The Royal BC Museum has confirmed that a 100-kilogram carved stone pillar found on a Victoria beach last summer is an Indigenous artifact.
In a release, archaeology curator Grant Keddie said the museum would work with the Songhees and Esquimalt Nations to determine the most suitable home for the discovery.
“It’s an exciting find and a clear reminder of the long history of our people living in this region,” said Chief Ron Sam of the Songhees Nation. “We are looking forward to learning much more about the stone.”
Keddie said the stone was brought to his attention on July 12, when a local resident sent him photos of it lying on the beach below Beacon Hill Park.
The artifact is a large slab of sandstone, which the release notes is not found in the area and does not appear to have been carved with steel tools.
A few days later, on July 16, Keddie headed to the beach with some helpers and carefully moved the pillar to the Royal BC Museum.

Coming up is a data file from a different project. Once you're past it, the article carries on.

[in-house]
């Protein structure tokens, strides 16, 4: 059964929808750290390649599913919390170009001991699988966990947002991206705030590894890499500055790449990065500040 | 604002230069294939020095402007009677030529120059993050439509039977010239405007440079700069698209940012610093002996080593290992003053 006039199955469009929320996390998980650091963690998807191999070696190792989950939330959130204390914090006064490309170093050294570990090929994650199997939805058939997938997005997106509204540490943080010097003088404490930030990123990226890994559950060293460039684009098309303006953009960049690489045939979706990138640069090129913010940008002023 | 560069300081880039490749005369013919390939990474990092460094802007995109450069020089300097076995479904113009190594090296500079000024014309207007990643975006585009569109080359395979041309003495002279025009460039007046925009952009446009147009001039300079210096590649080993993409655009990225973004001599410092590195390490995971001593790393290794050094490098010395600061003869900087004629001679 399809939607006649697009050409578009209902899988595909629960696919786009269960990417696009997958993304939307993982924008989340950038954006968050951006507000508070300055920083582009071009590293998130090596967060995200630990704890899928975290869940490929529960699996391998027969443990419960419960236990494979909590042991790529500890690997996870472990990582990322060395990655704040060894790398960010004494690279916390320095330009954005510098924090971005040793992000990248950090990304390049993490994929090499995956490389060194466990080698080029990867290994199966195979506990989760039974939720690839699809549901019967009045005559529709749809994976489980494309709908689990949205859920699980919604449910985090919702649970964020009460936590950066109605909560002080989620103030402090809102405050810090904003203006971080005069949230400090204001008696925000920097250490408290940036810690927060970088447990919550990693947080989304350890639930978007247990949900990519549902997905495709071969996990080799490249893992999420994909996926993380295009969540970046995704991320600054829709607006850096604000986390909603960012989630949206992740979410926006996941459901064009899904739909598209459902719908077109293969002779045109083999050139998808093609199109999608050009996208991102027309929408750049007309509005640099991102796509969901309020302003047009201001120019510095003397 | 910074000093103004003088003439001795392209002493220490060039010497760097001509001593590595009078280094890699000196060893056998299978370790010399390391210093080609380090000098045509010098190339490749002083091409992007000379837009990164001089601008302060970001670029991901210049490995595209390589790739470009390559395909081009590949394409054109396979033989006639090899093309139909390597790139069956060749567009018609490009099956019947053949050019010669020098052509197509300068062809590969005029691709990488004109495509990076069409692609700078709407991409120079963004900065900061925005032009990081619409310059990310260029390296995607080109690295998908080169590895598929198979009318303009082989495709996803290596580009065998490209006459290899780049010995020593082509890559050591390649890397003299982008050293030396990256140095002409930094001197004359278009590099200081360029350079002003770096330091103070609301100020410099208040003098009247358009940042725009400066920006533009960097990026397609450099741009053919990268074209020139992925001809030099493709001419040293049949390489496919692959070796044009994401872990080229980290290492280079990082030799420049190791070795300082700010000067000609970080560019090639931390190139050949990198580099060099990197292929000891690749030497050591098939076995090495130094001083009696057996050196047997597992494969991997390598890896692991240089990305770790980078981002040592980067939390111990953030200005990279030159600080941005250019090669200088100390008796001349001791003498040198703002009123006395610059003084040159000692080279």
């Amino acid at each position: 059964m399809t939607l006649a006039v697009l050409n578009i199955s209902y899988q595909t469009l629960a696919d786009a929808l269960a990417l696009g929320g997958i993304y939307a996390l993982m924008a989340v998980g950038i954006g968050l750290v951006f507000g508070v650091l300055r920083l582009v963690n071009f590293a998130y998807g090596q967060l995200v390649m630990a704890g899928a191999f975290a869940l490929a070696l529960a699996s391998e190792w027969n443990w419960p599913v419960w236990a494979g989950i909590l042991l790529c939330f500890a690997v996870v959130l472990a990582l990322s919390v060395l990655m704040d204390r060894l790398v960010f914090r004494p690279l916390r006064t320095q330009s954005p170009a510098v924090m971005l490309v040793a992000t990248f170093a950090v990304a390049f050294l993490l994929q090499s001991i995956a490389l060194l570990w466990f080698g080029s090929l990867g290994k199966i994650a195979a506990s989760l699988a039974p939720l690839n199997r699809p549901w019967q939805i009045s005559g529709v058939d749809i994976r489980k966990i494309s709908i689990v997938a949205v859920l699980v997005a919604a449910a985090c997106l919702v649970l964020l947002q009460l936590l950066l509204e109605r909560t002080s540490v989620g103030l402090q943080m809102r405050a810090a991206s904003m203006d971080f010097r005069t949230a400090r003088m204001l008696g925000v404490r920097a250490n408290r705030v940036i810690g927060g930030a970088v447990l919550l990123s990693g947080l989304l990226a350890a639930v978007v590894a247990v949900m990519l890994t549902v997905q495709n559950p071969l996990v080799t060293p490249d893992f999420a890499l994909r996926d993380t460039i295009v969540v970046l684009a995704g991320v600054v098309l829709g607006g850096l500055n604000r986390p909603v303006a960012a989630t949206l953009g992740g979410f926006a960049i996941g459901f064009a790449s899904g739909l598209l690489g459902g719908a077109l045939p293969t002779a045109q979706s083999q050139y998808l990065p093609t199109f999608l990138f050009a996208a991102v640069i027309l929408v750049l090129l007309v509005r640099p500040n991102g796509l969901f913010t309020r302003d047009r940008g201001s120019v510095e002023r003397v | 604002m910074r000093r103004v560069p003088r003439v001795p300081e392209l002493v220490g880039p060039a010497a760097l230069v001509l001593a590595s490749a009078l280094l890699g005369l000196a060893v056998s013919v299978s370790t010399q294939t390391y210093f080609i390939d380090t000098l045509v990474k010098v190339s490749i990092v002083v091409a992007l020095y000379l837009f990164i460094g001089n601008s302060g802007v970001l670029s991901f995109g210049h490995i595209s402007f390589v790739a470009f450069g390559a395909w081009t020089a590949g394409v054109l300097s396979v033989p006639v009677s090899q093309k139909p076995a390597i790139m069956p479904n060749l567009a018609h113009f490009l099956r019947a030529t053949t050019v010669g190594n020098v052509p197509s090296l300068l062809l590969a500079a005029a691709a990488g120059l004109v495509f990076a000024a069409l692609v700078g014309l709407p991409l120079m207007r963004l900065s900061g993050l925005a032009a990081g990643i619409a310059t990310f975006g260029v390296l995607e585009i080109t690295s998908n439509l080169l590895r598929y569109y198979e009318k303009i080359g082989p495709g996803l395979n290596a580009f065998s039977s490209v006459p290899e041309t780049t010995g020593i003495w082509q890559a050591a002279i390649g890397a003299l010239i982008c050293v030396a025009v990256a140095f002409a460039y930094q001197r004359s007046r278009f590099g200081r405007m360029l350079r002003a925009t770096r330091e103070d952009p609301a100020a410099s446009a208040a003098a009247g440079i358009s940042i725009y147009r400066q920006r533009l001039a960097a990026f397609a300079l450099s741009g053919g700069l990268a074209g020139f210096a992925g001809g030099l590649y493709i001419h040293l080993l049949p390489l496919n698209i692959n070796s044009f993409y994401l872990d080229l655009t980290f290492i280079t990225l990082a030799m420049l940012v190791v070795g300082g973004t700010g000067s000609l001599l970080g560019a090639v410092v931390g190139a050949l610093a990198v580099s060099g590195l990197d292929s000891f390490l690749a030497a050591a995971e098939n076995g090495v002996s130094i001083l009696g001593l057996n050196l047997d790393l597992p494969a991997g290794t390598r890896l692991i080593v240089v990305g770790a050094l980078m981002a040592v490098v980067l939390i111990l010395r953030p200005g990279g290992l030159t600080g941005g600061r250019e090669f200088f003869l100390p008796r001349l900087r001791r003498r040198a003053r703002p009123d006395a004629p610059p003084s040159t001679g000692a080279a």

According to the release, the curator already suspected the stone was an Indigenous artifact and reached out to the Songhees and Esquimalt Nations so they could assess the find.
Based on his research and consultations he’s had with local communities, Keddie believes that the artifact is a ritual pillar. It was likely used in ceremonies, such as the first salmon ceremony or those that involved feeding the dead, or for puberty rites.
He believes that the pillar once stood on the edge of the cliff, above where it was found, but was brought down by a large landslide.
“We hope to find more in the future, maybe under the landslide or in the water just offshore,” said Chief Rob Thomas of the Esquimalt Nation.
“Our hope is future discoveries may tell a fuller story of the stone’s history.”